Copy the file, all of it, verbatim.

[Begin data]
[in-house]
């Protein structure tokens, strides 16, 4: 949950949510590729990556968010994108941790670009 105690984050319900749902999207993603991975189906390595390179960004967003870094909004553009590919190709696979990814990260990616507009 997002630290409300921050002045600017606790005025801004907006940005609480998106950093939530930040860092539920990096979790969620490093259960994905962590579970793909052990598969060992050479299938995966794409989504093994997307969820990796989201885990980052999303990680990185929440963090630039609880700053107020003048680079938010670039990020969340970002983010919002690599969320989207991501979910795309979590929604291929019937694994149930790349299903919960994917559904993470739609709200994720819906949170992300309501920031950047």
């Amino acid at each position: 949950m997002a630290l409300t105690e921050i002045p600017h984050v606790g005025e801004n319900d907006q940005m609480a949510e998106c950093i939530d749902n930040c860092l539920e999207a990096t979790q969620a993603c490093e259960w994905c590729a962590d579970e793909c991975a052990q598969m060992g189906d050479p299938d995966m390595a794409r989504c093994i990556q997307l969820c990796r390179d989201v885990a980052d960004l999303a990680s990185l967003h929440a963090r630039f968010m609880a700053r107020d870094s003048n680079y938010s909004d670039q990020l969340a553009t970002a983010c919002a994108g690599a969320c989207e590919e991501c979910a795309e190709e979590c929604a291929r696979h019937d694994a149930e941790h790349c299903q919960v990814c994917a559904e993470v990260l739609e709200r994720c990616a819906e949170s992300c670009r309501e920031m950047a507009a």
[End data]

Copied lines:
[in-house]
């Protein structure tokens, strides 16, 4: 949950949510590729990556968010994108941790670009 105690984050319900749902999207993603991975189906390595390179960004967003870094909004553009590919190709696979990814990260990616507009 997002630290409300921050002045600017606790005025801004907006940005609480998106950093939530930040860092539920990096979790969620490093259960994905962590579970793909052990598969060992050479299938995966794409989504093994997307969820990796989201885990980052999303990680990185929440963090630039609880700053107020003048680079938010670039990020969340970002983010919002690599969320989207991501979910795309979590929604291929019937694994149930790349299903919960994917559904993470739609709200994720819906949170992300309501920031950047």
């Amino acid at each position: 949950m997002a630290l409300t105690e921050i002045p600017h984050v606790g005025e801004n319900d907006q940005m609480a949510e998106c950093i939530d749902n930040c860092l539920e999207a990096t979790q969620a993603c490093e259960w994905c590729a962590d579970e793909c991975a052990q598969m060992g189906d050479p299938d995966m390595a794409r989504c093994i990556q997307l969820c990796r390179d989201v885990a980052d960004l999303a990680s990185l967003h929440a963090r630039f968010m609880a700053r107020d870094s003048n680079y938010s909004d670039q990020l969340a553009t970002a983010c919002a994108g690599a969320c989207e590919e991501c979910a795309e190709e979590c929604a291929r696979h019937d694994a149930e941790h790349c299903q919960v990814c994917a559904e993470v990260l739609e709200r994720c990616a819906e949170s992300c670009r309501e920031m950047a507009a």